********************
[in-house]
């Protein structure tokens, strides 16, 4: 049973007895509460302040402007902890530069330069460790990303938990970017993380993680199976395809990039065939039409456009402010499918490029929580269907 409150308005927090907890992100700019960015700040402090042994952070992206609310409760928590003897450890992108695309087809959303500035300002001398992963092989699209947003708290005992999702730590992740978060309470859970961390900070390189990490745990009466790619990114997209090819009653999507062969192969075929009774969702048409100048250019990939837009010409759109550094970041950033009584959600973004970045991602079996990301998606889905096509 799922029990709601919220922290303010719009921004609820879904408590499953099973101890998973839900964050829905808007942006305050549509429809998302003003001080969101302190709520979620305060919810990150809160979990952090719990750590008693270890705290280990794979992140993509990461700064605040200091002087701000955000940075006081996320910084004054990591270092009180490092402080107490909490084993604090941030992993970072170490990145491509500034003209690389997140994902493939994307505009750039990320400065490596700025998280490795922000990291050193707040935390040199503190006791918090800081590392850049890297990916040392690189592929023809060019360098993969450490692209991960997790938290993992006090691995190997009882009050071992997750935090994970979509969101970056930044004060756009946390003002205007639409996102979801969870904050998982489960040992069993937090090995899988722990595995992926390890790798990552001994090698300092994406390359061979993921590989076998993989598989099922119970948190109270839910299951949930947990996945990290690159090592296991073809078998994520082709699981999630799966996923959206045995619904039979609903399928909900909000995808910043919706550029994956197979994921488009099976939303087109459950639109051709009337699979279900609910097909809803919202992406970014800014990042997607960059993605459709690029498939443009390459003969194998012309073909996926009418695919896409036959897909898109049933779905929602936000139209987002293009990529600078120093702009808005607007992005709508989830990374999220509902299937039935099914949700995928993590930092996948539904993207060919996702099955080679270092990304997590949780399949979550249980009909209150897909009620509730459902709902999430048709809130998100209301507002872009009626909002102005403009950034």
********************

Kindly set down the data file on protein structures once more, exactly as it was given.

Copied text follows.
[in-house]
């Protein structure tokens, strides 16, 4: 049973007895509460302040402007902890530069330069460790990303938990970017993380993680199976395809990039065939039409456009402010499918490029929580269907 409150308005927090907890992100700019960015700040402090042994952070992206609310409760928590003897450890992108695309087809959303500035300002001398992963092989699209947003708290005992999702730590992740978060309470859970961390900070390189990490745990009466790619990114997209090819009653999507062969192969075929009774969702048409100048250019990939837009010409759109550094970041950033009584959600973004970045991602079996990301998606889905096509 799922029990709601919220922290303010719009921004609820879904408590499953099973101890998973839900964050829905808007942006305050549509429809998302003003001080969101302190709520979620305060919810990150809160979990952090719990750590008693270890705290280990794979992140993509990461700064605040200091002087701000955000940075006081996320910084004054990591270092009180490092402080107490909490084993604090941030992993970072170490990145491509500034003209690389997140994902493939994307505009750039990320400065490596700025998280490795922000990291050193707040935390040199503190006791918090800081590392850049890297990916040392690189592929023809060019360098993969450490692209991960997790938290993992006090691995190997009882009050071992997750935090994970979509969101970056930044004060756009946390003002205007639409996102979801969870904050998982489960040992069993937090090995899988722990595995992926390890790798990552001994090698300092994406390359061979993921590989076998993989598989099922119970948190109270839910299951949930947990996945990290690159090592296991073809078998994520082709699981999630799966996923959206045995619904039979609903399928909900909000995808910043919706550029994956197979994921488009099976939303087109459950639109051709009337699979279900609910097909809803919202992406970014800014990042997607960059993605459709690029498939443009390459003969194998012309073909996926009418695919896409036959897909898109049933779905929602936000139209987002293009990529600078120093702009808005607007992005709508989830990374999220509902299937039935099914949700995928993590930092996948539904993207060919996702099955080679270092990304997590949780399949979550249980009909209150897909009620509730459902709902999430048709809130998100209301507002872009009626909002102005403009950034």